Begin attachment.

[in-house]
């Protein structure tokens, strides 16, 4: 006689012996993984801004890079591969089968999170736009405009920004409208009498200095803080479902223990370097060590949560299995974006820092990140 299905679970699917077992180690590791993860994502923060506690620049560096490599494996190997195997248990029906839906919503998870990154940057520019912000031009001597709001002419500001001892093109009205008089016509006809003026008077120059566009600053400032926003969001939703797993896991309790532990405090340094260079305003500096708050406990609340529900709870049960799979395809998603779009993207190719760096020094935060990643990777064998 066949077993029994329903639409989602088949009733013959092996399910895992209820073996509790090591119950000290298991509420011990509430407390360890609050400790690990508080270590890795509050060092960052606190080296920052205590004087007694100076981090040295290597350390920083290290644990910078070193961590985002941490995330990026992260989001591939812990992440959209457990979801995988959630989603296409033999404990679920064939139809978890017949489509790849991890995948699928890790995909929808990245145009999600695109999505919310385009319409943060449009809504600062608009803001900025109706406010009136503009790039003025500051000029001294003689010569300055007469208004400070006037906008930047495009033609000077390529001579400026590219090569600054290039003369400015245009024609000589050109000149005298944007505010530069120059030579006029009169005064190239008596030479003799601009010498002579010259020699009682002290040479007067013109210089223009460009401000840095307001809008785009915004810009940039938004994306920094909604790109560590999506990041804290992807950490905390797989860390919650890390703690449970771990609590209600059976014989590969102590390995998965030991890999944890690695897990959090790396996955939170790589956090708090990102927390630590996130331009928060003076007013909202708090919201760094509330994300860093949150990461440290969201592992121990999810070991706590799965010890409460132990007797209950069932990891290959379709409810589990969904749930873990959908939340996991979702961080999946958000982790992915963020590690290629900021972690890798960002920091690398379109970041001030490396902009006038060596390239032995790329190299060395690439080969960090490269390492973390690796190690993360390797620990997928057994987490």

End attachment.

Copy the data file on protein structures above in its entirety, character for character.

[in-house]
């Protein structure tokens, strides 16, 4: 006689012996993984801004890079591969089968999170736009405009920004409208009498200095803080479902223990370097060590949560299995974006820092990140 299905679970699917077992180690590791993860994502923060506690620049560096490599494996190997195997248990029906839906919503998870990154940057520019912000031009001597709001002419500001001892093109009205008089016509006809003026008077120059566009600053400032926003969001939703797993896991309790532990405090340094260079305003500096708050406990609340529900709870049960799979395809998603779009993207190719760096020094935060990643990777064998 066949077993029994329903639409989602088949009733013959092996399910895992209820073996509790090591119950000290298991509420011990509430407390360890609050400790690990508080270590890795509050060092960052606190080296920052205590004087007694100076981090040295290597350390920083290290644990910078070193961590985002941490995330990026992260989001591939812990992440959209457990979801995988959630989603296409033999404990679920064939139809978890017949489509790849991890995948699928890790995909929808990245145009999600695109999505919310385009319409943060449009809504600062608009803001900025109706406010009136503009790039003025500051000029001294003689010569300055007469208004400070006037906008930047495009033609000077390529001579400026590219090569600054290039003369400015245009024609000589050109000149005298944007505010530069120059030579006029009169005064190239008596030479003799601009010498002579010259020699009682002290040479007067013109210089223009460009401000840095307001809008785009915004810009940039938004994306920094909604790109560590999506990041804290992807950490905390797989860390919650890390703690449970771990609590209600059976014989590969102590390995998965030991890999944890690695897990959090790396996955939170790589956090708090990102927390630590996130331009928060003076007013909202708090919201760094509330994300860093949150990461440290969201592992121990999810070991706590799965010890409460132990007797209950069932990891290959379709409810589990969904749930873990959908939340996991979702961080999946958000982790992915963020590690290629900021972690890798960002920091690398379109970041001030490396902009006038060596390239032995790329190299060395690439080969960090490269390492973390690796190690993360390797620990997928057994987490």